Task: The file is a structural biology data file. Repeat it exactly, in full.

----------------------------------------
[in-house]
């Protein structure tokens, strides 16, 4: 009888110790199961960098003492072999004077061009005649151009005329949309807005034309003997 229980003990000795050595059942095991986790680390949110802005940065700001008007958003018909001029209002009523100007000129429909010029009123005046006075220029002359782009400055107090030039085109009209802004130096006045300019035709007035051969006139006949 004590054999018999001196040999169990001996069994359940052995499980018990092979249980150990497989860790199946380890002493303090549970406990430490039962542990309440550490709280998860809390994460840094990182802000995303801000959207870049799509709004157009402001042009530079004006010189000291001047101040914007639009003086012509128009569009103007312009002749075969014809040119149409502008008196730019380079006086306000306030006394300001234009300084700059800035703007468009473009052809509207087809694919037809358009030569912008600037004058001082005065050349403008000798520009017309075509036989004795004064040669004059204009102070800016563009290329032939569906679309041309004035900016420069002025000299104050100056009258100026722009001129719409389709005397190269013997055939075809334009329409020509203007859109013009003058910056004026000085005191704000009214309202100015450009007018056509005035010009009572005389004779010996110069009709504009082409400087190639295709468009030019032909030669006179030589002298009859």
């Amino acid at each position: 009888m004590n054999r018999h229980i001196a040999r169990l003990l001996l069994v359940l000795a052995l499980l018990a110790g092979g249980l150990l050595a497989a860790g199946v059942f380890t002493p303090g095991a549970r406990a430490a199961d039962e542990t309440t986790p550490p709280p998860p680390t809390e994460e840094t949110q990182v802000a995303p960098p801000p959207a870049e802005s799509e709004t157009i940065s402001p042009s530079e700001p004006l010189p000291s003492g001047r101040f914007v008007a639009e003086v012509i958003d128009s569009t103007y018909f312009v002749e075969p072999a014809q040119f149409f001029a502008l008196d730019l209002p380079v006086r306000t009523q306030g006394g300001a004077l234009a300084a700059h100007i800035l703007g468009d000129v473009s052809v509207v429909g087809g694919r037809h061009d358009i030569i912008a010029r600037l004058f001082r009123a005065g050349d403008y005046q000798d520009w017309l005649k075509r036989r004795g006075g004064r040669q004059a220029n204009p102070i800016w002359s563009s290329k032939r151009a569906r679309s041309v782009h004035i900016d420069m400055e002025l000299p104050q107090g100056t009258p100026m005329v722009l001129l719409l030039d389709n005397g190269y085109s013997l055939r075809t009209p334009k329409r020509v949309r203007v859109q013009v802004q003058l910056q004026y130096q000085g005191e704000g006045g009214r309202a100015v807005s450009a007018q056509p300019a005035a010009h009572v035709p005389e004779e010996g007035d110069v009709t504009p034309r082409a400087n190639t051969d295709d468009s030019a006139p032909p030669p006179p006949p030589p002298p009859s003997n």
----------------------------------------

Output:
[in-house]
């Protein structure tokens, strides 16, 4: 009888110790199961960098003492072999004077061009005649151009005329949309807005034309003997 229980003990000795050595059942095991986790680390949110802005940065700001008007958003018909001029209002009523100007000129429909010029009123005046006075220029002359782009400055107090030039085109009209802004130096006045300019035709007035051969006139006949 004590054999018999001196040999169990001996069994359940052995499980018990092979249980150990497989860790199946380890002493303090549970406990430490039962542990309440550490709280998860809390994460840094990182802000995303801000959207870049799509709004157009402001042009530079004006010189000291001047101040914007639009003086012509128009569009103007312009002749075969014809040119149409502008008196730019380079006086306000306030006394300001234009300084700059800035703007468009473009052809509207087809694919037809358009030569912008600037004058001082005065050349403008000798520009017309075509036989004795004064040669004059204009102070800016563009290329032939569906679309041309004035900016420069002025000299104050100056009258100026722009001129719409389709005397190269013997055939075809334009329409020509203007859109013009003058910056004026000085005191704000009214309202100015450009007018056509005035010009009572005389004779010996110069009709504009082409400087190639295709468009030019032909030669006179030589002298009859």
């Amino acid at each position: 009888m004590n054999r018999h229980i001196a040999r169990l003990l001996l069994v359940l000795a052995l499980l018990a110790g092979g249980l150990l050595a497989a860790g199946v059942f380890t002493p303090g095991a549970r406990a430490a199961d039962e542990t309440t986790p550490p709280p998860p680390t809390e994460e840094t949110q990182v802000a995303p960098p801000p959207a870049e802005s799509e709004t157009i940065s402001p042009s530079e700001p004006l010189p000291s003492g001047r101040f914007v008007a639009e003086v012509i958003d128009s569009t103007y018909f312009v002749e075969p072999a014809q040119f149409f001029a502008l008196d730019l209002p380079v006086r306000t009523q306030g006394g300001a004077l234009a300084a700059h100007i800035l703007g468009d000129v473009s052809v509207v429909g087809g694919r037809h061009d358009i030569i912008a010029r600037l004058f001082r009123a005065g050349d403008y005046q000798d520009w017309l005649k075509r036989r004795g006075g004064r040669q004059a220029n204009p102070i800016w002359s563009s290329k032939r151009a569906r679309s041309v782009h004035i900016d420069m400055e002025l000299p104050q107090g100056t009258p100026m005329v722009l001129l719409l030039d389709n005397g190269y085109s013997l055939r075809t009209p334009k329409r020509v949309r203007v859109q013009v802004q003058l910056q004026y130096q000085g005191e704000g006045g009214r309202a100015v807005s450009a007018q056509p300019a005035a010009h009572v035709p005389e004779e010996g007035d110069v009709t504009p034309r082409a400087n190639t051969d295709d468009s030019a006139p032909p030669p006179p006949p030589p002298p009859s003997n």